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Adolescent Susceptibility to Tobacco: A Panel Analysis

Institution: University of California, Irvine
Investigator(s): Larry Jamner, Ph.D.
Award Cycle: 1997 (Cycle 6) Grant #: 6PT-3003H Award: $456,076
Subject Area: Epidemiology
Award Type: Integrated Research Project

Initial Award Abstract
The major objective of this project is to model the influences of situational/contextual and trait factors on the smoking behavior of adolescents in everyday settings as well as to study the contribution of individual differences in nicotine-dependence susceptibility to patterns of adolescent cigarette smoking. Over 90% of smokers begin smoking before the age of 18, yet very little is known concerning what it is that makes adolescents vulnerable to the initiation of smoking and susceptible to tobacco dependence. For example, there is evidence that nicotine reduces aggressive behavior in animal models, but little is known regarding nicotine's effects on anger and aggression in humans. Interestingly, whether the putative anger-palliative effects of nicotine may represent a particularly salient mechanism reinforcing tobacco use among high-hostile individuals has not been studied. The goals of this project are directly related to the TRDRP's research priority to fund work that will further our understanding of the factors that contribute to the development, maintenance, and relapse of cigarette smoking. The proposal is also responsive to the goal of the IRP in its emphasis on youth.

One hundred and eighty adolescents entering the 9th grade (40- never-smokers, 70-experimental and 70- regular smokers) will be signaled to fill out diaries an average of twice an hour, indicating their location and activities, the social context (such as presence of other people), whether they smoked, and consumption of food and other substances. They also will be asked to report on their moods and their degree of hunger and urge to smoke. Analysis of salivary cotinine, collected at the end of each monitoring day, will be used to validate diary reports of cigarette smoking. The self-monitoring will be done for a period of two school and two weekend days. This 4-day sequence will be repeated four times over two years: i) fall 1998; ii) spring 1999; iii) fall 1999; and iv) spring 2000.

Analyses will model the stimuli and cues associated with smoking behavior and urges, as well as to examine the effects of cigarette smoking on the subjective, behavioral, and psychophysiological responses of adolescents in natural settings. We also will determine the role of trait characteristics (e.g., hostility) and gender in the above relationships. In addition, heart rate activity will be recorded continuously to determine its role as a discriminative stimulus for smoking as well as to provide an index of the physiological response to cigarette smoking. The results of this project will provide important information related to the role of trait characteristics and situational factors in the susceptibility to initiation and maintenance of smoking in adolescents.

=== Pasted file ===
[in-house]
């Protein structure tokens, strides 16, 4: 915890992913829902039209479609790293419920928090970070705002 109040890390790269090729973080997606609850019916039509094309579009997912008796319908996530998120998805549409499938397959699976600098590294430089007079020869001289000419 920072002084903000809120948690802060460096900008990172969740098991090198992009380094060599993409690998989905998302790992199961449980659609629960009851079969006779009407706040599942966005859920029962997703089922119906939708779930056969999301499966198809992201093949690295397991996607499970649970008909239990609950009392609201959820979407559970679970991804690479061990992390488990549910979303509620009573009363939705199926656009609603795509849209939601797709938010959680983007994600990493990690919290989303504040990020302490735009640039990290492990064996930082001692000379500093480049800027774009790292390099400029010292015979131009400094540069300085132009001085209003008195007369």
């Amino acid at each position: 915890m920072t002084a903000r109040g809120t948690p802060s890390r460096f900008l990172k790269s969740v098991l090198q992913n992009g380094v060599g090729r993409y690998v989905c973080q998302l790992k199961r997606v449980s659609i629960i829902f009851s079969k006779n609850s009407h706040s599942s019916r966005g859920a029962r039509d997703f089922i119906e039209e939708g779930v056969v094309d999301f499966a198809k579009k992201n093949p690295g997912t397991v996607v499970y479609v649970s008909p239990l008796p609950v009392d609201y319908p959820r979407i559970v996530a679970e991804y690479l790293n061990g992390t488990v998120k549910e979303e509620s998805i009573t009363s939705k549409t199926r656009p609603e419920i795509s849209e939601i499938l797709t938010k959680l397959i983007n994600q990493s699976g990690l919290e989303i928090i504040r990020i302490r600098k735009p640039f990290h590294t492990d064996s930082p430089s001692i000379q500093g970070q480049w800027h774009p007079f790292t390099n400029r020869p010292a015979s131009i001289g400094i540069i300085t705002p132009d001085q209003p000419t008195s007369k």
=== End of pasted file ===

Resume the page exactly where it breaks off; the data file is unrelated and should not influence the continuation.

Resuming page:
This Project, with its focus on modeling factors contributing to adolescent smoking patterns at the level of the individual (made possible by the large number of observations obtained on each subject), is designed to provide data that will be useful in explicating relationships observed in the large-scale epidemiological study (Project 2) which is designed to evaluate the interactions between trait characteristics and biopsychosocial stress indicators in determining who becomes an adolescent smoker. Together, this Project and Project 2 will aid us in designing more effective primary prevention (Project 1), as well as intervention programs that are targeted specifically for youth. Both Projects 2 and 3 focus on the importance of innate or trait factors in determining the susceptibility to tobacco-dependence. This theme is carried forward in Project 4 which is designed to address the issue of innate susceptibility to nicotine at the cellular and receptor level. Thus taken as a whole, the proposed IRP will provide new and important information related to: what makes adolescents susceptible to initiation of tobacco use and how to better account for individual differences in vulnerability (Projects 2, 3); the behavioral and psychological effects of nicotine that makes it attractive to adolescents (Project 3); the role of genetic (Project 4) and biosocial factors (Project 2) in susceptibility to nicotine dependence; and the development and implementation of effective prevention programs for adolescent populations (Projects 1, 5).

Smoking and moods in adolescents with depressive and agressive dispositions: evidence from surveys and electronic diaries
Periodical: Health Psychology Index Medicus:
Authors: Whalen CK, Jamner LD, Henker B, Delfino R ART
Yr: 2001 Vol: Nbr: Abs: Pg:

Temporal analysis of the relationship of smoking behavior and urges to mood states in men versus women.
Periodical: Nicotine and Tobacco Research Index Medicus:
Authors: Delfino RJ, Jamner LD, & Whalen CK ART
Yr: 0 Vol: Nbr: Abs: Pg:

ADHD in daily life: Experience sampling of moods, activities, smoking, and drinking.
Periodical: Child Development Index Medicus:
Authors: Whalen CK, Jamner LD, Henker B, Delfino RJ, & Lozano JM ART
Yr: 0 Vol: Nbr: Abs: Pg: